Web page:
Cas seems like a hard-hearted, amoral boss. That's not the case. She uses other people to get what she wants, just as they use her. It's a measured game, and everyone involved knows the stakes. She trusts no one, and assumes that no one trusts her.
The only exceptions to her sex-on-a-dime, take-no-prisoners attitude are her best friends, Issie and Josh, and her mother. Although she manipulates them too. But it's mutual, she rationalizes, as she permits them to manipulate her in return. Everyone gets what they expect. It's the same principle she uses in her sexual conquests.
So jaded are her views on love and relationships that when she needs to come up with a new idea for a television program, the up-and-coming TV producer invents Sex with an Ex, a reality show based on the premise that, given the opportunity, nearly everyone will cheat on the person they supposedly love. And when they do cheat and prove Cas' theory correct, TV6 cameras will be there to record the evidence.
Darren Smith enters Cas' life as one of the Exes for the program. But when he finds out what the show's all about, he declines to appear on it. He's morally opposed to the show and the message it sends to the public. But he seems to like Cas, in spite of the fact that it's her show. It's her belief system that he's opposed to.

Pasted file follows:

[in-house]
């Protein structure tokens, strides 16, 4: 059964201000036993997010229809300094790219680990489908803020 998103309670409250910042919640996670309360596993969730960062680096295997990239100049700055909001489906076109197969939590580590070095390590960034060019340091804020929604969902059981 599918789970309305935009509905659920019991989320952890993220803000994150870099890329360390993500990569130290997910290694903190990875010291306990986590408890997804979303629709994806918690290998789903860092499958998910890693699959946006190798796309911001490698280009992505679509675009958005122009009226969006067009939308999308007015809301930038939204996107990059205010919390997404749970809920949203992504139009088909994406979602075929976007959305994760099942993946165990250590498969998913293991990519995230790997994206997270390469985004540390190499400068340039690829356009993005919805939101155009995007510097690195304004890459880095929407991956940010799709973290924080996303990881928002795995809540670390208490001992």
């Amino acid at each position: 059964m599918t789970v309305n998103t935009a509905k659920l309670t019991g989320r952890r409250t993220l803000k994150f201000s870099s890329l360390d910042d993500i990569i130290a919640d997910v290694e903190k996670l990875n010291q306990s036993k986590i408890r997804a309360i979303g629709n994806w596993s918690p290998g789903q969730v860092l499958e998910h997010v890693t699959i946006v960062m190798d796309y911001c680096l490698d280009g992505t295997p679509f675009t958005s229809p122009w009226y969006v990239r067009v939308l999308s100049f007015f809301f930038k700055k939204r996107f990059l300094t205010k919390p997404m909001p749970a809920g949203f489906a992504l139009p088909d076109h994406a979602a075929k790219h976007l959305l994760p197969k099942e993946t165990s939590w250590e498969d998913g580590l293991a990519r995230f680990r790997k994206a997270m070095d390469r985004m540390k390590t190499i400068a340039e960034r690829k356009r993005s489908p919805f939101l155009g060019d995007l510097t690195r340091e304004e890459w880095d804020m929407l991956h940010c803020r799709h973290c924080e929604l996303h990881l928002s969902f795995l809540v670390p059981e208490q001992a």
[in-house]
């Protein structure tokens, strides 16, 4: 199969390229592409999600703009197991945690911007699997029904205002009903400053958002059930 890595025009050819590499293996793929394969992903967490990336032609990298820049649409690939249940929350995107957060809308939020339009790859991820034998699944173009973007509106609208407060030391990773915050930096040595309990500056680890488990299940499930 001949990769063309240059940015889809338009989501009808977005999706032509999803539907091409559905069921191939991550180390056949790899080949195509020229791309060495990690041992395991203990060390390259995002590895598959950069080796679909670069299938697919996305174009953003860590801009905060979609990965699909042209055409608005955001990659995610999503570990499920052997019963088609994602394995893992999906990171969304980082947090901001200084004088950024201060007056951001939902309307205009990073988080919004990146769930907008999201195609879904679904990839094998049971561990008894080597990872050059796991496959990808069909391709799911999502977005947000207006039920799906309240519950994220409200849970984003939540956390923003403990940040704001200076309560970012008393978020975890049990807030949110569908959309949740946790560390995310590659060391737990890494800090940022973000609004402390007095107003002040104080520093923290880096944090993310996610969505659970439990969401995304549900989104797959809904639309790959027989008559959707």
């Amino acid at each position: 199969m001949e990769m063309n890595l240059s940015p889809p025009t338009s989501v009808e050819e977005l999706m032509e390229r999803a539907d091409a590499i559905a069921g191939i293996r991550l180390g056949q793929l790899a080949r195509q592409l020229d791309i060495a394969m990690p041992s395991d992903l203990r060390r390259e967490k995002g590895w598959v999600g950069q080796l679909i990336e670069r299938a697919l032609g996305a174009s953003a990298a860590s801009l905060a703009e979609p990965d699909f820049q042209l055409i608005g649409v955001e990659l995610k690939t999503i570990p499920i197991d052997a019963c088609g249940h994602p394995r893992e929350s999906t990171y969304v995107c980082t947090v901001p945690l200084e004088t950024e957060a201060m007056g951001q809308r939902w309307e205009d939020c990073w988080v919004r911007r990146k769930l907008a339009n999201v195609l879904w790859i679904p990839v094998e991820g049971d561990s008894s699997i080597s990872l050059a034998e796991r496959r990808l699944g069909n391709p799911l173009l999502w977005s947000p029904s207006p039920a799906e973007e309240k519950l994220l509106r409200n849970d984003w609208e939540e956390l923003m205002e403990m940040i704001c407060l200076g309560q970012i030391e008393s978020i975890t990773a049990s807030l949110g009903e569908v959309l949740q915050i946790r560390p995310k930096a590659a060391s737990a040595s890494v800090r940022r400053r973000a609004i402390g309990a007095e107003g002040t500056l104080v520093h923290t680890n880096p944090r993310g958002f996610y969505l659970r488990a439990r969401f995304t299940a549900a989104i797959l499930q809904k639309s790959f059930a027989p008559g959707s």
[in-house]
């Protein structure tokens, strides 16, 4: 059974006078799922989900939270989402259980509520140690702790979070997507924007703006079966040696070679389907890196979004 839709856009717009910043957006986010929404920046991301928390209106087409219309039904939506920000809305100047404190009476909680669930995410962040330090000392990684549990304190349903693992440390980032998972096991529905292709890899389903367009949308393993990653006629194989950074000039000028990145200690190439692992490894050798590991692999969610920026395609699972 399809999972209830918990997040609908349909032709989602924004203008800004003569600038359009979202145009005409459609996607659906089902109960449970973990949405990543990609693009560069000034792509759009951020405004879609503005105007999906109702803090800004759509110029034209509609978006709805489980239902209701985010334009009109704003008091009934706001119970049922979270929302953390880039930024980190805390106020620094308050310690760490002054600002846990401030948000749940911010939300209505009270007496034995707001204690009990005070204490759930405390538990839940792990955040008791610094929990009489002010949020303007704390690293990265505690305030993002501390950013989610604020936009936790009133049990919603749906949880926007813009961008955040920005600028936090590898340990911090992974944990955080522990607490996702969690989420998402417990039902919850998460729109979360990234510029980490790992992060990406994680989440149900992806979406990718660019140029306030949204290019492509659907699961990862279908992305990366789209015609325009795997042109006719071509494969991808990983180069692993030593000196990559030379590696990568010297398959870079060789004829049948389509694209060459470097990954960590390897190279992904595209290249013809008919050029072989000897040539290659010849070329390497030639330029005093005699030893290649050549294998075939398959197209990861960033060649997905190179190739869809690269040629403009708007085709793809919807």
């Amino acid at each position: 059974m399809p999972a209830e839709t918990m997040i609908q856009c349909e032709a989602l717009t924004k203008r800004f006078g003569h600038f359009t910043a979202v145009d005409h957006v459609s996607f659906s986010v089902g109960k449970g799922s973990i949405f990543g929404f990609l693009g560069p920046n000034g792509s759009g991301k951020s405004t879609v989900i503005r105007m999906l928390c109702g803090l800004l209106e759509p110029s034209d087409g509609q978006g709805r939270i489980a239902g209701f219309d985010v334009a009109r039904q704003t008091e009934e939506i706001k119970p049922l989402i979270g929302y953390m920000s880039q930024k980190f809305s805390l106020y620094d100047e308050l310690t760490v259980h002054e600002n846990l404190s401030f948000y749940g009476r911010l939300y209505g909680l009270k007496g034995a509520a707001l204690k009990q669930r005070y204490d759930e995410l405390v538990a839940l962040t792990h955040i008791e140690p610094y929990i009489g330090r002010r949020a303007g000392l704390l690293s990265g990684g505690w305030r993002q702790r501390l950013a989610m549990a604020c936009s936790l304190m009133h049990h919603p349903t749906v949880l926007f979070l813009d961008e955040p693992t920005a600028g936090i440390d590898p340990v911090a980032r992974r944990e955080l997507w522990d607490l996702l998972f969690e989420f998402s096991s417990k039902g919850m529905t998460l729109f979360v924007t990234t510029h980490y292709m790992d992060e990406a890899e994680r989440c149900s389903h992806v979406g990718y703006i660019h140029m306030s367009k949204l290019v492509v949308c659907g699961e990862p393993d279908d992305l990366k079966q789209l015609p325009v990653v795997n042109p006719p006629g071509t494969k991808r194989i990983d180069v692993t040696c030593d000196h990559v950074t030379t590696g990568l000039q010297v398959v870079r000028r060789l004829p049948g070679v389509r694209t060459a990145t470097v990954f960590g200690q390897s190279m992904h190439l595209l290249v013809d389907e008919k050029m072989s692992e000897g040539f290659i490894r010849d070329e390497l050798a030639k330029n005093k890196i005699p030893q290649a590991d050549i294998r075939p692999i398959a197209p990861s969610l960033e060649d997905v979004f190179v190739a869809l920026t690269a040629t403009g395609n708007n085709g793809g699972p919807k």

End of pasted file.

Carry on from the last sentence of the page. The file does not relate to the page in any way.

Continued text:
For the first time in her 33 years, Cas can't walk away from a man who doesn't fit her set mankiller protocol. She follows Darren from London to Whitby on the pretext of convincing him to appear on the show. Even though there's no way he ever would. And the idea that she's pursuing a man who is her antithesis scares her, when she's finally honest with herself.
If you're a fan of chicklit, you'll appreciate Cas' emotional and moral awakening, as she learns that love is worth risk, even the risk of pain. As a rule, I don't enjoy the genre, but Cas' growth and evolution as a person warmed me. Adele Parks has penned a fascinating character and an insightful look into our popular culture and the role television plays in structuring our moral fiber.